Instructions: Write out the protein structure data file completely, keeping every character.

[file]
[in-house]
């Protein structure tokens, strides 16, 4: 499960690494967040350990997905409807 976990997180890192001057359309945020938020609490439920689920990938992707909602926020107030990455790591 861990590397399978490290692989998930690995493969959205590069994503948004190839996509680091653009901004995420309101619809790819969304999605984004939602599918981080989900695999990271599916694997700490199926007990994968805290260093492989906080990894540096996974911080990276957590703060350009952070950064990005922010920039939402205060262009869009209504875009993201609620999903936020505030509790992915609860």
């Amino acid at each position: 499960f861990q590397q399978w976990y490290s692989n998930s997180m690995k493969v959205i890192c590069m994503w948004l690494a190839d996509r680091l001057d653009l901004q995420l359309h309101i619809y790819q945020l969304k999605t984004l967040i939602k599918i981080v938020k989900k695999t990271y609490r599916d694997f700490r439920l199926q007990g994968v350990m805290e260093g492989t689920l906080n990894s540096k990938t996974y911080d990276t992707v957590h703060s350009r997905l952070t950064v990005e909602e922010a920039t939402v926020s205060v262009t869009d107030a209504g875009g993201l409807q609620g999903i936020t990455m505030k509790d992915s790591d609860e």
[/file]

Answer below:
[in-house]
């Protein structure tokens, strides 16, 4: 499960690494967040350990997905409807 976990997180890192001057359309945020938020609490439920689920990938992707909602926020107030990455790591 861990590397399978490290692989998930690995493969959205590069994503948004190839996509680091653009901004995420309101619809790819969304999605984004939602599918981080989900695999990271599916694997700490199926007990994968805290260093492989906080990894540096996974911080990276957590703060350009952070950064990005922010920039939402205060262009869009209504875009993201609620999903936020505030509790992915609860």
């Amino acid at each position: 499960f861990q590397q399978w976990y490290s692989n998930s997180m690995k493969v959205i890192c590069m994503w948004l690494a190839d996509r680091l001057d653009l901004q995420l359309h309101i619809y790819q945020l969304k999605t984004l967040i939602k599918i981080v938020k989900k695999t990271y609490r599916d694997f700490r439920l199926q007990g994968v350990m805290e260093g492989t689920l906080n990894s540096k990938t996974y911080d990276t992707v957590h703060s350009r997905l952070t950064v990005e909602e922010a920039t939402v926020s205060v262009t869009d107030a209504g875009g993201l409807q609620g999903i936020t990455m505030k509790d992915s790591d609860e």